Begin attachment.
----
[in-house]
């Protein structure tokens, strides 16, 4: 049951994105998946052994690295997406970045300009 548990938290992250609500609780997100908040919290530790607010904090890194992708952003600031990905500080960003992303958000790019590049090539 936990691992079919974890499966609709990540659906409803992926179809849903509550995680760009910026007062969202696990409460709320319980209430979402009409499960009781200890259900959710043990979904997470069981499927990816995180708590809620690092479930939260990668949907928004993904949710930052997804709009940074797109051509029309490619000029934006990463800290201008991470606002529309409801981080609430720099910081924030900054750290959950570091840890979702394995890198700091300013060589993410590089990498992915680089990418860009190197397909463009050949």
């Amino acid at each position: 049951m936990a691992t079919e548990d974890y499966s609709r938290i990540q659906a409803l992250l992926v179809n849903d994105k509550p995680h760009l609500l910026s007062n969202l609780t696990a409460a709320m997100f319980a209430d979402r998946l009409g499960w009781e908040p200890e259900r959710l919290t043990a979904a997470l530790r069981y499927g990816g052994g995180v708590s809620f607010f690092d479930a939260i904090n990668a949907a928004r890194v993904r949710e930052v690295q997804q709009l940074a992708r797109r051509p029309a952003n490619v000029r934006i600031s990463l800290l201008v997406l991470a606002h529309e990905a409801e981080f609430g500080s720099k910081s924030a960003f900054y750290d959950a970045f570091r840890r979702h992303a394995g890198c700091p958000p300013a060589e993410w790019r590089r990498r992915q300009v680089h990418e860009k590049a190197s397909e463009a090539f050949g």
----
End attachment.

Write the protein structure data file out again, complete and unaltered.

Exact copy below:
[in-house]
């Protein structure tokens, strides 16, 4: 049951994105998946052994690295997406970045300009 548990938290992250609500609780997100908040919290530790607010904090890194992708952003600031990905500080960003992303958000790019590049090539 936990691992079919974890499966609709990540659906409803992926179809849903509550995680760009910026007062969202696990409460709320319980209430979402009409499960009781200890259900959710043990979904997470069981499927990816995180708590809620690092479930939260990668949907928004993904949710930052997804709009940074797109051509029309490619000029934006990463800290201008991470606002529309409801981080609430720099910081924030900054750290959950570091840890979702394995890198700091300013060589993410590089990498992915680089990418860009190197397909463009050949």
């Amino acid at each position: 049951m936990a691992t079919e548990d974890y499966s609709r938290i990540q659906a409803l992250l992926v179809n849903d994105k509550p995680h760009l609500l910026s007062n969202l609780t696990a409460a709320m997100f319980a209430d979402r998946l009409g499960w009781e908040p200890e259900r959710l919290t043990a979904a997470l530790r069981y499927g990816g052994g995180v708590s809620f607010f690092d479930a939260i904090n990668a949907a928004r890194v993904r949710e930052v690295q997804q709009l940074a992708r797109r051509p029309a952003n490619v000029r934006i600031s990463l800290l201008v997406l991470a606002h529309e990905a409801e981080f609430g500080s720099k910081s924030a960003f900054y750290d959950a970045f570091r840890r979702h992303a394995g890198c700091p958000p300013a060589e993410w790019r590089r990498r992915q300009v680089h990418e860009k590049a190197s397909e463009a090539f050949g």